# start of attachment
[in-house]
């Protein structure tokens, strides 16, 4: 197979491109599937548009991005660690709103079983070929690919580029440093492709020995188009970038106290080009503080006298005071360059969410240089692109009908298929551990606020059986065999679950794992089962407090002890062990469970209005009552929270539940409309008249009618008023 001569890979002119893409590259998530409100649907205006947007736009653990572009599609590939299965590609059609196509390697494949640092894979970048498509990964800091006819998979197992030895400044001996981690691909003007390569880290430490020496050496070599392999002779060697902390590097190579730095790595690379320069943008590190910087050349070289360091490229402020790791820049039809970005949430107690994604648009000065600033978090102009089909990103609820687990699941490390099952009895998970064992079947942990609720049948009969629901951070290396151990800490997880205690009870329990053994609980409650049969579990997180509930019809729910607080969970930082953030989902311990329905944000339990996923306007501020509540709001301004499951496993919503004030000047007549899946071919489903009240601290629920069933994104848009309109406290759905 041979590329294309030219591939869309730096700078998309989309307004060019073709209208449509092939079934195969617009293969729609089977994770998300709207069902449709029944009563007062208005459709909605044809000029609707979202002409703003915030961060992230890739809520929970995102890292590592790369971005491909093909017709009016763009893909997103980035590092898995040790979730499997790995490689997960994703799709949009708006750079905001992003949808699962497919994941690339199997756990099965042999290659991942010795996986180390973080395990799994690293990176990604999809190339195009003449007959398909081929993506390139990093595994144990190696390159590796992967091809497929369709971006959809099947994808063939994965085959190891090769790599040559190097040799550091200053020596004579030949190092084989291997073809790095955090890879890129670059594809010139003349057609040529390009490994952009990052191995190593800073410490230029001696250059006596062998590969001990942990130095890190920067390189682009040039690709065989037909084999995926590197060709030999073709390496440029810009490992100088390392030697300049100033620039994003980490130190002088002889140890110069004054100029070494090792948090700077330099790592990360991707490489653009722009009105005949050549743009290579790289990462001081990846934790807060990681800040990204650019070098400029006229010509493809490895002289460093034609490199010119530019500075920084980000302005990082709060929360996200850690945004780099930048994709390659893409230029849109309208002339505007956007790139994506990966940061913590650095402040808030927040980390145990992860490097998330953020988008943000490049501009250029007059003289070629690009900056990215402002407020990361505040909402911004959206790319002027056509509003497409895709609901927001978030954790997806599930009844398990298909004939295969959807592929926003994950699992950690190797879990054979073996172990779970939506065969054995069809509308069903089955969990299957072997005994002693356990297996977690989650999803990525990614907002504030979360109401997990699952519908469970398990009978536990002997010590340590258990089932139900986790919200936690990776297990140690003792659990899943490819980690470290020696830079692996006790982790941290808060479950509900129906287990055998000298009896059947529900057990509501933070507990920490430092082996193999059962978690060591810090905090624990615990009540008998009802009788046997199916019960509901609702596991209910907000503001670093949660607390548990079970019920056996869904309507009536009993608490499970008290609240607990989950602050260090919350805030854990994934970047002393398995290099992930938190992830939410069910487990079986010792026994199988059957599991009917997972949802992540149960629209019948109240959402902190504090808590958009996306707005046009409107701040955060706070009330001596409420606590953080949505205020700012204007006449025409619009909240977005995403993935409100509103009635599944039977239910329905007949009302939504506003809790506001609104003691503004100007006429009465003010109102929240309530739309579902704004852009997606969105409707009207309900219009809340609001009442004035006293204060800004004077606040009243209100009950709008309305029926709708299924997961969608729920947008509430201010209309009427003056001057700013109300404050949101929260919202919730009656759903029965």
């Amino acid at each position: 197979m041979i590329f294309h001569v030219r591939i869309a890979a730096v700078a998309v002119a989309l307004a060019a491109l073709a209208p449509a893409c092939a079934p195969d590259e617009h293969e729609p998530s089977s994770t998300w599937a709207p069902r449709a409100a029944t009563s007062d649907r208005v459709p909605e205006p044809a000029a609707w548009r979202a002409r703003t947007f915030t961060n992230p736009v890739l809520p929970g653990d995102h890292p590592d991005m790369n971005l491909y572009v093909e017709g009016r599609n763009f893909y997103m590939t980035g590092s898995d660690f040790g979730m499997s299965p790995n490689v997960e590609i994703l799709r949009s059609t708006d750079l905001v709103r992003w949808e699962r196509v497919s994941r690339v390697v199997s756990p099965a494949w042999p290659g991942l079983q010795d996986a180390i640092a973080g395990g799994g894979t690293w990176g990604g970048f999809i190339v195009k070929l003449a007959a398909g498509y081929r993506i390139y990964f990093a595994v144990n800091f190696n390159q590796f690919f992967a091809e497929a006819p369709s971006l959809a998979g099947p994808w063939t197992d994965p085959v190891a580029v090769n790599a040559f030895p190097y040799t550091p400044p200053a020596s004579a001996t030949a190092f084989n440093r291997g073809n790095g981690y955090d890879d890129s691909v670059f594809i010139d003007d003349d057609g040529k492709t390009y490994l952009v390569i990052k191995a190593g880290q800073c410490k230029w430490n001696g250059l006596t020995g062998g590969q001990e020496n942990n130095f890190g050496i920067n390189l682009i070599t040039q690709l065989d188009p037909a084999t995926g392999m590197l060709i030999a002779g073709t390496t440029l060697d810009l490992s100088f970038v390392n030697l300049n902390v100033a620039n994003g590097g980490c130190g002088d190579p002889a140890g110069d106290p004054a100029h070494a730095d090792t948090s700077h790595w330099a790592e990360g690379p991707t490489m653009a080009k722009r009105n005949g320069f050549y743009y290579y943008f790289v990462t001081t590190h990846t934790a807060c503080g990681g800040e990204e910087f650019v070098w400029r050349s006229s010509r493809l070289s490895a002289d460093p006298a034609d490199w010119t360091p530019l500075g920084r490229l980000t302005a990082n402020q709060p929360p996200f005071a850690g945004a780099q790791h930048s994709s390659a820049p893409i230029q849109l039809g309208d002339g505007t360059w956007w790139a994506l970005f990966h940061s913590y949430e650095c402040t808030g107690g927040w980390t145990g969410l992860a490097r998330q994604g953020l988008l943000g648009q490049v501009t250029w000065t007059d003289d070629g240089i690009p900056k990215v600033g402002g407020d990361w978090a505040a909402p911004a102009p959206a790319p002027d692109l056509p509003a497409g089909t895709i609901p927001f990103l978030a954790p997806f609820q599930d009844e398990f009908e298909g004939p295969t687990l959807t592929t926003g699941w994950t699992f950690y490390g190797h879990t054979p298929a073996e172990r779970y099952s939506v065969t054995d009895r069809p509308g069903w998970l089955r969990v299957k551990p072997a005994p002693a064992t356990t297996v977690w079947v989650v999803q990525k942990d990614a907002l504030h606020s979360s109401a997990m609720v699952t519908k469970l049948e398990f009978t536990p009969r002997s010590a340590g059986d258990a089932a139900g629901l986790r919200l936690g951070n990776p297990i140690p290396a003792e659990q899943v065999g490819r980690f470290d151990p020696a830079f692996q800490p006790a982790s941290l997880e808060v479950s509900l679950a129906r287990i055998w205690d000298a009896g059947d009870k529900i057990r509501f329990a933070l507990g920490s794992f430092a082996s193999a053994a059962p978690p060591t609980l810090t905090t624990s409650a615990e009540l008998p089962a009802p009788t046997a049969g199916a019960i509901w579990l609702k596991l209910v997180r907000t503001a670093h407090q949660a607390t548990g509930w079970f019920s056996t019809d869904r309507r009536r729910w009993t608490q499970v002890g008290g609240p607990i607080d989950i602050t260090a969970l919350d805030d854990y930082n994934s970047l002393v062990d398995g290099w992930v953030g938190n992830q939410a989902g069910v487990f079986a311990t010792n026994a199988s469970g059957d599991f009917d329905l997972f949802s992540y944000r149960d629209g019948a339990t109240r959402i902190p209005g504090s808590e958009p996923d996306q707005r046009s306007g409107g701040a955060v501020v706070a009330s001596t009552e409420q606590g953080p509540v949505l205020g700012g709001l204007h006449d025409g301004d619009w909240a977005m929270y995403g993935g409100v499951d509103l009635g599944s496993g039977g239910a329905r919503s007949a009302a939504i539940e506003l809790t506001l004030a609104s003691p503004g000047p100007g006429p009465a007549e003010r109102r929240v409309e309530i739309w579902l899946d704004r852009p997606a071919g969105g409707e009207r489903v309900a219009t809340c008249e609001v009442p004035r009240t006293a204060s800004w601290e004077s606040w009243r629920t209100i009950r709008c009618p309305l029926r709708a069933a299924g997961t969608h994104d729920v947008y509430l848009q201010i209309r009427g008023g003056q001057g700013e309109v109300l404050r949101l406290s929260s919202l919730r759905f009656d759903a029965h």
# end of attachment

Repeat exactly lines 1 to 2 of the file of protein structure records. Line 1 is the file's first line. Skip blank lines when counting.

[in-house]
């Protein structure tokens, strides 16, 4: 197979491109599937548009991005660690709103079983070929690919580029440093492709020995188009970038106290080009503080006298005071360059969410240089692109009908298929551990606020059986065999679950794992089962407090002890062990469970209005009552929270539940409309008249009618008023 001569890979002119893409590259998530409100649907205006947007736009653990572009599609590939299965590609059609196509390697494949640092894979970048498509990964800091006819998979197992030895400044001996981690691909003007390569880290430490020496050496070599392999002779060697902390590097190579730095790595690379320069943008590190910087050349070289360091490229402020790791820049039809970005949430107690994604648009000065600033978090102009089909990103609820687990699941490390099952009895998970064992079947942990609720049948009969629901951070290396151990800490997880205690009870329990053994609980409650049969579990997180509930019809729910607080969970930082953030989902311990329905944000339990996923306007501020509540709001301004499951496993919503004030000047007549899946071919489903009240601290629920069933994104848009309109406290759905 041979590329294309030219591939869309730096700078998309989309307004060019073709209208449509092939079934195969617009293969729609089977994770998300709207069902449709029944009563007062208005459709909605044809000029609707979202002409703003915030961060992230890739809520929970995102890292590592790369971005491909093909017709009016763009893909997103980035590092898995040790979730499997790995490689997960994703799709949009708006750079905001992003949808699962497919994941690339199997756990099965042999290659991942010795996986180390973080395990799994690293990176990604999809190339195009003449007959398909081929993506390139990093595994144990190696390159590796992967091809497929369709971006959809099947994808063939994965085959190891090769790599040559190097040799550091200053020596004579030949190092084989291997073809790095955090890879890129670059594809010139003349057609040529390009490994952009990052191995190593800073410490230029001696250059006596062998590969001990942990130095890190920067390189682009040039690709065989037909084999995926590197060709030999073709390496440029810009490992100088390392030697300049100033620039994003980490130190002088002889140890110069004054100029070494090792948090700077330099790592990360991707490489653009722009009105005949050549743009290579790289990462001081990846934790807060990681800040990204650019070098400029006229010509493809490895002289460093034609490199010119530019500075920084980000302005990082709060929360996200850690945004780099930048994709390659893409230029849109309208002339505007956007790139994506990966940061913590650095402040808030927040980390145990992860490097998330953020988008943000490049501009250029007059003289070629690009900056990215402002407020990361505040909402911004959206790319002027056509509003497409895709609901927001978030954790997806599930009844398990298909004939295969959807592929926003994950699992950690190797879990054979073996172990779970939506065969054995069809509308069903089955969990299957072997005994002693356990297996977690989650999803990525990614907002504030979360109401997990699952519908469970398990009978536990002997010590340590258990089932139900986790919200936690990776297990140690003792659990899943490819980690470290020696830079692996006790982790941290808060479950509900129906287990055998000298009896059947529900057990509501933070507990920490430092082996193999059962978690060591810090905090624990615990009540008998009802009788046997199916019960509901609702596991209910907000503001670093949660607390548990079970019920056996869904309507009536009993608490499970008290609240607990989950602050260090919350805030854990994934970047002393398995290099992930938190992830939410069910487990079986010792026994199988059957599991009917997972949802992540149960629209019948109240959402902190504090808590958009996306707005046009409107701040955060706070009330001596409420606590953080949505205020700012204007006449025409619009909240977005995403993935409100509103009635599944039977239910329905007949009302939504506003809790506001609104003691503004100007006429009465003010109102929240309530739309579902704004852009997606969105409707009207309900219009809340609001009442004035006293204060800004004077606040009243209100009950709008309305029926709708299924997961969608729920947008509430201010209309009427003056001057700013109300404050949101929260919202919730009656759903029965």